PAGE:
As Kylie Rose kicks cancer, grandfather pens her story to help others

2015-10-13 08:42:32 by Holly Pupino, Media Relations Specialist, as posted on the inside.akronchildrens.org blog.

Grandpa and Kylie reading the book that is their shared journey through childhood cancer. Grandpa and Kylie reading the book that is their shared journey through childhood cancer.

As Tim Truax sat by his granddaughter's side on Akron Children's inpatient cancer floor, he listened to doctors and nurses and observed 6-year-old Kylie's responses to the strange things happening to her.

He started taking notes and writing a poem to help her make sense of childhood cancer, what was happening with blood tests, CT scans, X-rays and the never ending entourage of caregivers entering her room.

"I realized that she needed the 'why' and so did her parents and grandparents. And if we didn't know what a port was and how it administers chemotherapy to the body, there must be other children and families in our same situation trying to understand this, too," Tim said. "So my handwritten notes moved to my laptop and my poem became a children's picture book."

Kylie Rose Kickin’ Cancer was written by Tim Truax about his granddaughter’s treatment for a Wilm’s tumor.
Kylie Rose Kickin' Cancer is a 26-page paperback featuring illustrations by Bree Young and photos of Kylie and some of her own thoughts. For example, next to a photo of Kylie undergoing radiation is a note in her own handwriting that says, "I had to stay still."

The book is available through Amazon.com for $10. A portion of the proceeds will be donated to pediatric cancer organizations and used to purchase copies for children's hospitals.

Tim has donated 20 copies to Akron Children's Showers Family Center for Childhood Cancer and Blood Disorders and has already sent copies to 30 other children's hospitals across the country.

"The thing children, and most adults, fear the most is the unknown," said Dr. Jeff Hord, director of pediatric hematology-oncology at Akron Children's. "This book about Kylie's journey points out real procedures, treatments and equipment that children with cancer are likely to encounter. Some parents have difficulty figuring out what they should say to their child after a diagnosis is made. Reading this book together can help facilitate communication at a difficult time. I think it will be very helpful in reducing the fear of the unknown."

Getting a cancer diagnosis for your child

The Jacobs family: Eric, Carrie, Kylie, Emmie and Blake. The Jacobs family: Eric, Carrie, Kylie, Emmie and Blake.

A cancer diagnosis in the family was the furthest thing from the minds of Carrie and Eric Jacobs, of Copley, last year.

The family had welcomed their third child, Blake, and Kylie and her 4-year-old sister, Emmie, were typical, healthy busy young girls focused on play, friends and school.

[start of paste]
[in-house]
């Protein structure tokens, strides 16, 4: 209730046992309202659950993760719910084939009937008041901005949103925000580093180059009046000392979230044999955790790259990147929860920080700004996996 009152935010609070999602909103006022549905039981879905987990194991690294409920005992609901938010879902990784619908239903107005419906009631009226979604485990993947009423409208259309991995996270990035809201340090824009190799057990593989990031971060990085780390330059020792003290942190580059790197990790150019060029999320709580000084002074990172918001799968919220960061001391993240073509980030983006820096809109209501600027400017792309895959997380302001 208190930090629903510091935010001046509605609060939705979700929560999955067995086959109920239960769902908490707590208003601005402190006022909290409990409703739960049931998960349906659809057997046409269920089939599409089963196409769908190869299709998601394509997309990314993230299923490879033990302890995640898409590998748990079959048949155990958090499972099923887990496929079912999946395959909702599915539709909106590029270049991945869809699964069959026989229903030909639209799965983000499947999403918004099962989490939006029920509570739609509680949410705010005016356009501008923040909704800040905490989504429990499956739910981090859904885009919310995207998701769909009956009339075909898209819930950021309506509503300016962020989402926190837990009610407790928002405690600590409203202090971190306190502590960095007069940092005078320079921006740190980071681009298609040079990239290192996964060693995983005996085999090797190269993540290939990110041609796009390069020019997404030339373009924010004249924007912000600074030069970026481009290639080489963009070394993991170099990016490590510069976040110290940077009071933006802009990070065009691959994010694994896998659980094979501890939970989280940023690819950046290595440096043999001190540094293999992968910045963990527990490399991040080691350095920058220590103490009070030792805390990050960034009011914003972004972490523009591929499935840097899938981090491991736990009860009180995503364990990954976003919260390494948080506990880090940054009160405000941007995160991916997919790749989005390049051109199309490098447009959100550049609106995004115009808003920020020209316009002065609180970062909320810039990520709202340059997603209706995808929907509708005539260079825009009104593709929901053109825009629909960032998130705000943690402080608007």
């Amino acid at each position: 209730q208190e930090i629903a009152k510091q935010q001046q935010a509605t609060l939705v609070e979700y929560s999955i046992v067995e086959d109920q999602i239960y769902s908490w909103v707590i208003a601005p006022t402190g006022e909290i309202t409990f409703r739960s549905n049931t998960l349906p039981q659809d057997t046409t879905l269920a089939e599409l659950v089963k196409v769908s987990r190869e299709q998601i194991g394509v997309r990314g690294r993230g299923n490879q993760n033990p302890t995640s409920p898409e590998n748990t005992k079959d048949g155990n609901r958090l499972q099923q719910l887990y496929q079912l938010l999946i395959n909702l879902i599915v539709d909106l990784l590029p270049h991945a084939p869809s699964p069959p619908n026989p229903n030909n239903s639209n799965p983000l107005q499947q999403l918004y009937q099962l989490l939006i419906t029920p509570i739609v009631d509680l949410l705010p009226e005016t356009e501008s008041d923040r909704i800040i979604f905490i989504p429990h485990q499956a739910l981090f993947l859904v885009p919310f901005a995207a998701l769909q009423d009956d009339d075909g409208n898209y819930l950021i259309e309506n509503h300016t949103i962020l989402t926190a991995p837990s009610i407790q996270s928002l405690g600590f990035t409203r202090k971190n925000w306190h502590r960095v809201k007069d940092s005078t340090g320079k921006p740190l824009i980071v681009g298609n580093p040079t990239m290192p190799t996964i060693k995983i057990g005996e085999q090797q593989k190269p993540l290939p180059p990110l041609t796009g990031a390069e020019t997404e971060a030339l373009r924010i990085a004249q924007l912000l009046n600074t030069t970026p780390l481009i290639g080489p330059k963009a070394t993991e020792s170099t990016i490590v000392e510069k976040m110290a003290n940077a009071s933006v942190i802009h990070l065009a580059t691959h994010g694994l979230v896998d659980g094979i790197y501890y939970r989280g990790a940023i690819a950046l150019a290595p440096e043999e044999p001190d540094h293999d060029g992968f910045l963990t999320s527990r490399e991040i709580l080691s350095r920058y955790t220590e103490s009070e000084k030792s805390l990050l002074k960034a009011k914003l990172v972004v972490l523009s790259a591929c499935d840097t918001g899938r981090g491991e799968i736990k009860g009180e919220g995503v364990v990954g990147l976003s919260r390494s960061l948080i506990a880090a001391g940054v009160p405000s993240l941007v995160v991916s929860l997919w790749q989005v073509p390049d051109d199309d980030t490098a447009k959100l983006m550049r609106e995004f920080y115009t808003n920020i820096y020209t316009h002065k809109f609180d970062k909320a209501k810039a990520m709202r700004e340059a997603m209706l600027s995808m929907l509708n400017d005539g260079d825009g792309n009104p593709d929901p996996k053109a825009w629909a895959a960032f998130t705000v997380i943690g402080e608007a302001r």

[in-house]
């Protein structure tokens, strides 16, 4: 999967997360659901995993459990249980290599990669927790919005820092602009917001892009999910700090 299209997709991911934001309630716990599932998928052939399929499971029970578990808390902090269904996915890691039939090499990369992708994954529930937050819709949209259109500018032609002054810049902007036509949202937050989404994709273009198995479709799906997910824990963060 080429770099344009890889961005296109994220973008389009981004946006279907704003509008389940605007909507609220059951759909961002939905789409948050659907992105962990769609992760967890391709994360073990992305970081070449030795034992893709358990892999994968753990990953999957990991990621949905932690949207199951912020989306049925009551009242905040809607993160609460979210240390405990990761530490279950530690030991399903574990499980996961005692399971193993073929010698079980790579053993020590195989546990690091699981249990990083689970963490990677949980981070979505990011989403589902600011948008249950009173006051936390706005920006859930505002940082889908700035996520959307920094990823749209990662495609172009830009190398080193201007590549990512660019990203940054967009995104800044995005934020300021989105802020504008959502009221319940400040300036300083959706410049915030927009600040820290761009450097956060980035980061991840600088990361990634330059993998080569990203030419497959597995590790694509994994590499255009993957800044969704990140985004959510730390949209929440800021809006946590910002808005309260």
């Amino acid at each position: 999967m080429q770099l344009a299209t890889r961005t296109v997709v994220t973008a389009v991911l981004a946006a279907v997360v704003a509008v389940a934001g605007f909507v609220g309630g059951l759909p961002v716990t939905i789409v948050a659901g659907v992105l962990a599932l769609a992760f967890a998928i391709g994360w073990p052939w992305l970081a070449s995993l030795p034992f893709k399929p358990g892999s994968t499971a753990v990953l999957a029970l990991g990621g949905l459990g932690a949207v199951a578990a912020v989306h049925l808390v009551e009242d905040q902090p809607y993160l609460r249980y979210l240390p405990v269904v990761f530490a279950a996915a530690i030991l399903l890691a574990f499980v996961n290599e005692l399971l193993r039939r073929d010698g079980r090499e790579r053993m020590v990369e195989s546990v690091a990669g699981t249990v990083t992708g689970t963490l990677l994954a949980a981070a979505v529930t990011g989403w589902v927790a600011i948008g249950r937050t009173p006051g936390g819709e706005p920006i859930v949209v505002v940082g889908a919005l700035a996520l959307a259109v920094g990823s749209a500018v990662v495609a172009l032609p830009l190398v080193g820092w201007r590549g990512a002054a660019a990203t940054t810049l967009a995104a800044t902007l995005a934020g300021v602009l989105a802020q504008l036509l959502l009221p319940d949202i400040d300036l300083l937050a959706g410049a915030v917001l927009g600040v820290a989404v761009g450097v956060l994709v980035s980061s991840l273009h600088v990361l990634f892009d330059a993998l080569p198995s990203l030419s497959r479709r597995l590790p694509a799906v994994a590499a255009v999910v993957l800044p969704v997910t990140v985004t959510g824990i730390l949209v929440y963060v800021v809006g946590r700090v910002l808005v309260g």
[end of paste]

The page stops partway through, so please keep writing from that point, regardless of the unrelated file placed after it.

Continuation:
Kylie, who has a special love of all things ballet, attended kindergarten at Arrowhead Elementary School.

In early December, Kylie began having trouble falling asleep. She just couldn't find a comfortable position. Her parents assumed it was growing pains. But through the holiday season, the pain didn't go away and Kylie's appetite began to change.

Soon, swelling around the area of her stomach became noticeable and Kylie came to Akron Children's Hospital for a CT scan.

By early January, she was diagnosed with a Wilms tumor - located in a kidney and the size of a cantaloupe. The treatment plan calls for chemotherapy to first shrink the tumor and then the surgical removal of it and the diseased kidney.

The surgery would be followed with radiation and more chemotherapy.

Author Tim Truax and illustrator Bree Young at a 5K held in August to raise funds for Akron Children’s Showers Family Center for Childhood Cancer and Blood Disorders. Author Tim Truax and illustrator Bree Young at a 5K held in August to raise funds for Akron Children’s Showers Family Center for Childhood Cancer and Blood Disorders.

"It was a difficult time," said Carrie. "I was still on my maternity leave. We were fortunate to have grandparents helping us. My dad and grandma Paula had the night shift. They stayed with Kylie in her hospital room and told her stories when Eric and I went home to put Emmie and Blake to bed. Those hours spent at night with Kylie are the basis of this book and that is something very special - something we hope will help others."

Tim wanted to complete the book in time for "Kylie Rose's Run, a 5k and Fun Run held this past August that raised more than $15,000 for Akron Children's cancer program. When he finished the work on it, Kylie had not completed her treatment.

The family has since learned Kylie is cancer free and has an excellent prognosis.

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